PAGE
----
Infestations cover growing tips and young leaves in a sticky substance called honeydew, which raises humidity and causes fungal infection. Encouraging ladybugs and wasps in the garden keeps populations down, and organic insecticides like neem oil are fast-acting treatments.
Cabbage Looper Caterpillar
Cabbage looper moths lay their eggs on the underside of young cucumber leaves. Their caterpillars can eat entire leaves in under a day, and grow quickly into the cocoon stage, before developing into adult moths.
Cabbage looper caterpillars are bright green, with yellow stripes on either side of their body, so are well disguised. Check any partially eaten leaves and remove the caterpillars by hand. Either move them to another part of the garden or feed them to birds.
There are three distinct species of cucumber beetle, all about 5mm long. The Striped cucumber beetle has a yellow thorax and its back has alternating black and yellow stripes.
Insecticides can help, but the most effective way to prevent them is to net cucumber plants until they start to flower. Remove any netting when flowering starts to allow bees and pollinators access to the flowers.
Cutworms are the large brown caterpillars of the Nephelodes minians moth. The moths are brown and patterned to blend in with the bark of trees.
Protect young cucumber plants by netting them in spring, and removing the netting in summer to allow pollinators access to the plant. Remove caterpillars from damaged leaves and put them on the bird table.
Flea beetles can devastate crops, and attack everything including potatoes, tomatoes and cucumbers. Early signs of damage are small holes across entire leaves, in no certain pattern.
Later, entire leaves will be completely eaten, leaving a skeleton behind. Flea beetles are tiny, 1-2mm beetles that are very hard to spot, but large infestations will be visible as clusters of tiny brown insects.
Scrape off any visible flea beetles and treat cucumbers with neem oil to prevent further infestations.
Stink Bugs / Shield Bugs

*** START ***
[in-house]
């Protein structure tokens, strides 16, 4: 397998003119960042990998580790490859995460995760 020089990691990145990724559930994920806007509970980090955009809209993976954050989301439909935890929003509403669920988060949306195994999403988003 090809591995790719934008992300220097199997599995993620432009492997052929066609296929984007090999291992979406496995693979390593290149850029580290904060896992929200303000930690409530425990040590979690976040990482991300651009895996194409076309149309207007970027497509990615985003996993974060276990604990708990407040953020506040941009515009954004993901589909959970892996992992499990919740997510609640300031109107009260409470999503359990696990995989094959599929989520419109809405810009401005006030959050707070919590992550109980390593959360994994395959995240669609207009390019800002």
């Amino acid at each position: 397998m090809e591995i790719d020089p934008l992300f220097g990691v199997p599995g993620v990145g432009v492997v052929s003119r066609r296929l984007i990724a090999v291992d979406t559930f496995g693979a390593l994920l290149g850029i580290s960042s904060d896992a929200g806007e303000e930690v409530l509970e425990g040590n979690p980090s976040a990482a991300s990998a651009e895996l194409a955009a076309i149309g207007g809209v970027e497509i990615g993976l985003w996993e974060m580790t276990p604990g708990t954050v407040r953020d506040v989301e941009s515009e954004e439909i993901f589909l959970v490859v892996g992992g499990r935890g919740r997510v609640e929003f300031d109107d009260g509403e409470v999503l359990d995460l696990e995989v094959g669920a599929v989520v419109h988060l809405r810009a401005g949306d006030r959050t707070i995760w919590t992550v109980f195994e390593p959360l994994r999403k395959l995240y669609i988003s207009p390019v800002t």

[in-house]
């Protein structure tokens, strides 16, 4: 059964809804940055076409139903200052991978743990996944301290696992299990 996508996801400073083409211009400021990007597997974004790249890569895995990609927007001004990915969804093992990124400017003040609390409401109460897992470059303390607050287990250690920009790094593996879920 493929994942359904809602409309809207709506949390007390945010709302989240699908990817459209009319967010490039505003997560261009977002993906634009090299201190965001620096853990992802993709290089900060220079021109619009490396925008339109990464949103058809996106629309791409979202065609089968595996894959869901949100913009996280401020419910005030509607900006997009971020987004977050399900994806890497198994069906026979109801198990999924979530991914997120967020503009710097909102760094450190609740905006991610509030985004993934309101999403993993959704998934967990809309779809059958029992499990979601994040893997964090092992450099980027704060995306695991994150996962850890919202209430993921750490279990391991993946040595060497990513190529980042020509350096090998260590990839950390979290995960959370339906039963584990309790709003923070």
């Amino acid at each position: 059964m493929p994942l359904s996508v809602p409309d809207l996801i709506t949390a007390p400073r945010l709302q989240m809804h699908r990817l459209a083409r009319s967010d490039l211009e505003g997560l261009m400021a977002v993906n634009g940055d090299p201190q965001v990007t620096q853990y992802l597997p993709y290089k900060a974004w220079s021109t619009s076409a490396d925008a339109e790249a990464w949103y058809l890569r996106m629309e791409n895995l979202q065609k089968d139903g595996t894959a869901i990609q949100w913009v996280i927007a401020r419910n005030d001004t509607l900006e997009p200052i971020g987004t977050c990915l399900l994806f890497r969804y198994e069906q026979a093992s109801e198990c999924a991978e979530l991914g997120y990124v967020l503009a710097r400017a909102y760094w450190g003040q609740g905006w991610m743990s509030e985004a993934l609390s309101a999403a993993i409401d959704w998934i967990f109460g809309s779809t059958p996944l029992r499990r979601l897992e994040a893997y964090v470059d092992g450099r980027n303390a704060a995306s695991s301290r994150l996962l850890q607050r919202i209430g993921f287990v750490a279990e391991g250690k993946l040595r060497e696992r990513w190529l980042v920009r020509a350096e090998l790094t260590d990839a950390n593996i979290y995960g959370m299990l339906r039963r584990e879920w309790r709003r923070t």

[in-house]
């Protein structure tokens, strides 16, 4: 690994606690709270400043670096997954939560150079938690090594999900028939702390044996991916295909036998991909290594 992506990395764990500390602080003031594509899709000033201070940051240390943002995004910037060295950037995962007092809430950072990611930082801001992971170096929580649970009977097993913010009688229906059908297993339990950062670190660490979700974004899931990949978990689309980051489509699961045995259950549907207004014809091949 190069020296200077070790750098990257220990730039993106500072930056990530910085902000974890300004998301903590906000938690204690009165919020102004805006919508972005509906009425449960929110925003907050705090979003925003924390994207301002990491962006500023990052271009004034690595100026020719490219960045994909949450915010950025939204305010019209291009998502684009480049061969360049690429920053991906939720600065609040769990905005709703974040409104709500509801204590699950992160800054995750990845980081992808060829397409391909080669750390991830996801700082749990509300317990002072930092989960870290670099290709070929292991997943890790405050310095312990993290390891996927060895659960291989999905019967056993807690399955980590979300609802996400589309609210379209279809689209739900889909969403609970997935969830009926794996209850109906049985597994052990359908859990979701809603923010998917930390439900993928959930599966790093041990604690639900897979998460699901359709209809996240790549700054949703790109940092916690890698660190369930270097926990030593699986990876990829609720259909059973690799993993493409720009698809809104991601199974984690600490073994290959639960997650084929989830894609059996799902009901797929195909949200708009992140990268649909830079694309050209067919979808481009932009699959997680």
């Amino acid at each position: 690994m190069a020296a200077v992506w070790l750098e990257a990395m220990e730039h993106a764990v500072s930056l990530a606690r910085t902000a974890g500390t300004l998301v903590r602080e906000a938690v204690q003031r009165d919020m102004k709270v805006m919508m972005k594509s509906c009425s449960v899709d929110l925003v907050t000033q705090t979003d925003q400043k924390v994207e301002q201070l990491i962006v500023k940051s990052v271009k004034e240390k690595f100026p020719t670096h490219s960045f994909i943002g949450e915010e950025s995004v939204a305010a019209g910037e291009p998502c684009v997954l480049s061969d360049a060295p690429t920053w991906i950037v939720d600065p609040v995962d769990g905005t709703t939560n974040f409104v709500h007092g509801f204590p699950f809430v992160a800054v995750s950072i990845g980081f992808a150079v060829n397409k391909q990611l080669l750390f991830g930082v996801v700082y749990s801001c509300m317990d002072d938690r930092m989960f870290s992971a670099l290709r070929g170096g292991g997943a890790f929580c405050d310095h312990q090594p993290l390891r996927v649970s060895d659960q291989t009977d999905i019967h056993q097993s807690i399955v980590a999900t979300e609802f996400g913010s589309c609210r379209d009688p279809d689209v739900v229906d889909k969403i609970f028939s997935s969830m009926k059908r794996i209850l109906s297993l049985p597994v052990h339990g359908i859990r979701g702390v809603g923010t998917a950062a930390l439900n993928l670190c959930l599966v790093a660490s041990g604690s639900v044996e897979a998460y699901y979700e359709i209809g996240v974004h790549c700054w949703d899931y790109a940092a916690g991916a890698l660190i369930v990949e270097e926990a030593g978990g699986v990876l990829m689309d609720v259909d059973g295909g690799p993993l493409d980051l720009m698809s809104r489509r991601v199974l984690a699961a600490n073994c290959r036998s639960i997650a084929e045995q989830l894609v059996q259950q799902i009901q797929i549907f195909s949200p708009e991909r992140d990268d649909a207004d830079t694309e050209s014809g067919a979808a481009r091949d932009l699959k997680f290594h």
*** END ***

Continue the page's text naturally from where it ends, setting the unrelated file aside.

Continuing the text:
Shield bugs, or stink bugs, are beautiful beetles, with shield-shaped backs. While they look wonderful, they have a voracious appetite and love the Cucurbitaceae family.
They are incredibly common insects, so basically impossible to keep out of the garden, but you can prevent severe infestations by keeping your growing area tidy.
Shield beetles overwinter, and spend evenings in weeds and scrub, and like to hide on the underside of deciduous foliage, so remove any weeds from the growing area, and plant cucumbers away from established shrubs.
Large populations of thrips cause significant deformities in young leaves on cucumbers, leading to a silver, sticky secretion all over the surface. Their small black droppings stick to the leaves and put off predators.
If you notice small black droppings on cucumber leaves, wash the leaves, and predatory insects will quickly come in and eat any remaining thrips.
Downy mildew, as the name suggests, creates a downy layer of fungal spores across the surface of cucumber leaves, attaching to the small hairs on each leaf.
The underside of leaves will have fluffy, purple patches, often covering the entire leaf, while the surface will show uneven yellow patches, with reddish brown marks in the centre.
Downy mildew is spread by wind, rain, and insects, but will only take hold on plants with wet foliage in warm conditions. Avoid watering cucumber leaves at all times to avoid downy mildew.
Powdery mildew is the most common problem on all cucumbers, squashes, melons and gourds. Early signs are hard to spot, but as it develops, patches of powdery white film will spread across the surface of leaves, covering the entire leaf within a few days.
Powdery mildew is spread by wind and attached to damp foliage. Treat with an organic fungicide, and remove badly affected leaves.
Cucumber Mosaic Virus
Also called squash mosaic virus, cucumber mosaic virus spreads through the cells of the plant, creating vivid mosaic patterns which spread evenly and symmetrically across each leaf.